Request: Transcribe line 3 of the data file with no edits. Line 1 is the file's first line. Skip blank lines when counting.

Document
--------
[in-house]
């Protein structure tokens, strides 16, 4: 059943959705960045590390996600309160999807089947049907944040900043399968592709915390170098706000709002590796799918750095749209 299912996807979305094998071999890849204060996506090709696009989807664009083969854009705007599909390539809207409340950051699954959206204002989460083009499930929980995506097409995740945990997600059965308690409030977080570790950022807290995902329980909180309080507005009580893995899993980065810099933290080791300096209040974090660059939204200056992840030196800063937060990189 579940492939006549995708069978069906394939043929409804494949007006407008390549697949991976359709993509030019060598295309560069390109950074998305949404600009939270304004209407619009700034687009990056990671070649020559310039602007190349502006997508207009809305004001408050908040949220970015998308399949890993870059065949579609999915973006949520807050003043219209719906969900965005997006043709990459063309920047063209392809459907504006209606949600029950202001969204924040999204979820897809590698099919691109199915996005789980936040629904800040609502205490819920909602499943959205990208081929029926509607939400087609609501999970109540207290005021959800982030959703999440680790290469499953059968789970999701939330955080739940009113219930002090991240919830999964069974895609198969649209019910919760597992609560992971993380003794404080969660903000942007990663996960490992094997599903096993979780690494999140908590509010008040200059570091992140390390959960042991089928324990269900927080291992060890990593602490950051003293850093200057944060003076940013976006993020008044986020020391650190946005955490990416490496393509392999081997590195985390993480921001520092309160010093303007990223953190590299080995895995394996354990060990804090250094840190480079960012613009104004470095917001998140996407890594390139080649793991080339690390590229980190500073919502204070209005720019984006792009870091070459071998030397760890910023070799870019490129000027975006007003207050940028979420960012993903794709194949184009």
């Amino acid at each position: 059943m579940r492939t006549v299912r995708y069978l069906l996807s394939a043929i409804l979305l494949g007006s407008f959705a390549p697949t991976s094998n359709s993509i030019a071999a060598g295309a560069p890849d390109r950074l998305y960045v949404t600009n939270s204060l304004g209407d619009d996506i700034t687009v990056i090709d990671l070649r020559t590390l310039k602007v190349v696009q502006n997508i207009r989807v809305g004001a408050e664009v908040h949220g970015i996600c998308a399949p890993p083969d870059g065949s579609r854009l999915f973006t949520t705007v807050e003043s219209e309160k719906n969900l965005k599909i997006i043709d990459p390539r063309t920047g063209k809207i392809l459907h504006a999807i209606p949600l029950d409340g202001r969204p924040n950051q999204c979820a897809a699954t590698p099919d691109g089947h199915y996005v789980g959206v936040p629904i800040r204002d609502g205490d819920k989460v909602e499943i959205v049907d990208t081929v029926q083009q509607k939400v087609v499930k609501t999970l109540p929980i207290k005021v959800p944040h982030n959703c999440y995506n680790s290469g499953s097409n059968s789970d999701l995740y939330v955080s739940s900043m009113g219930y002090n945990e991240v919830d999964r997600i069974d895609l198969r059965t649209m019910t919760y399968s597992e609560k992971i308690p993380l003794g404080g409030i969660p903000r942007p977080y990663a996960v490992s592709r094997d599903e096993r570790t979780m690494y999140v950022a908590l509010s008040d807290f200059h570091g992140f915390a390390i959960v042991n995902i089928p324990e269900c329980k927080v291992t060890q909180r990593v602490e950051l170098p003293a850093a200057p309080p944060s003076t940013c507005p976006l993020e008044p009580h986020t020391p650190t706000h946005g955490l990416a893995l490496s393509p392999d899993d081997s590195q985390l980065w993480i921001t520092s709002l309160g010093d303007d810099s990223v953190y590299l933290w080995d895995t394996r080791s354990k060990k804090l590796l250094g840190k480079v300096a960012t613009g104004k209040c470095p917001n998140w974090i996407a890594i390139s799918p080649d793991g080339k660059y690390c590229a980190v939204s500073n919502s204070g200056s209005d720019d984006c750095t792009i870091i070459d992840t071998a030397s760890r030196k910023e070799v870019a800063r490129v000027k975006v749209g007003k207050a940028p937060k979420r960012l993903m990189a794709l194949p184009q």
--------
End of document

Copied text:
């Amino acid at each position: 059943m579940r492939t006549v299912r995708y069978l069906l996807s394939a043929i409804l979305l494949g007006s407008f959705a390549p697949t991976s094998n359709s993509i030019a071999a060598g295309a560069p890849d390109r950074l998305y960045v949404t600009n939270s204060l304004g209407d619009d996506i700034t687009v990056i090709d990671l070649r020559t590390l310039k602007v190349v696009q502006n997508i207009r989807v809305g004001a408050e664009v908040h949220g970015i996600c998308a399949p890993p083969d870059g065949s579609r854009l999915f973006t949520t705007v807050e003043s219209e309160k719906n969900l965005k599909i997006i043709d990459p390539r063309t920047g063209k809207i392809l459907h504006a999807i209606p949600l029950d409340g202001r969204p924040n950051q999204c979820a897809a699954t590698p099919d691109g089947h199915y996005v789980g959206v936040p629904i800040r204002d609502g205490d819920k989460v909602e499943i959205v049907d990208t081929v029926q083009q509607k939400v087609v499930k609501t999970l109540p929980i207290k005021v959800p944040h982030n959703c999440y995506n680790s290469g499953s097409n059968s789970d999701l995740y939330v955080s739940s900043m009113g219930y002090n945990e991240v919830d999964r997600i069974d895609l198969r059965t649209m019910t919760y399968s597992e609560k992971i308690p993380l003794g404080g409030i969660p903000r942007p977080y990663a996960v490992s592709r094997d599903e096993r570790t979780m690494y999140v950022a908590l509010s008040d807290f200059h570091g992140f915390a390390i959960v042991n995902i089928p324990e269900c329980k927080v291992t060890q909180r990593v602490e950051l170098p003293a850093a200057p309080p944060s003076t940013c507005p976006l993020e008044p009580h986020t020391p650190t706000h946005g955490l990416a893995l490496s393509p392999d899993d081997s590195q985390l980065w993480i921001t520092s709002l309160g010093d303007d810099s990223v953190y590299l933290w080995d895995t394996r080791s354990k060990k804090l590796l250094g840190k480079v300096a960012t613009g104004k209040c470095p917001n998140w974090i996407a890594i390139s799918p080649d793991g080339k660059y690390c590229a980190v939204s500073n919502s204070g200056s209005d720019d984006c750095t792009i870091i070459d992840t071998a030397s760890r030196k910023e070799v870019a800063r490129v000027k975006v749209g007003k207050a940028p937060k979420r960012l993903m990189a794709l194949p184009q």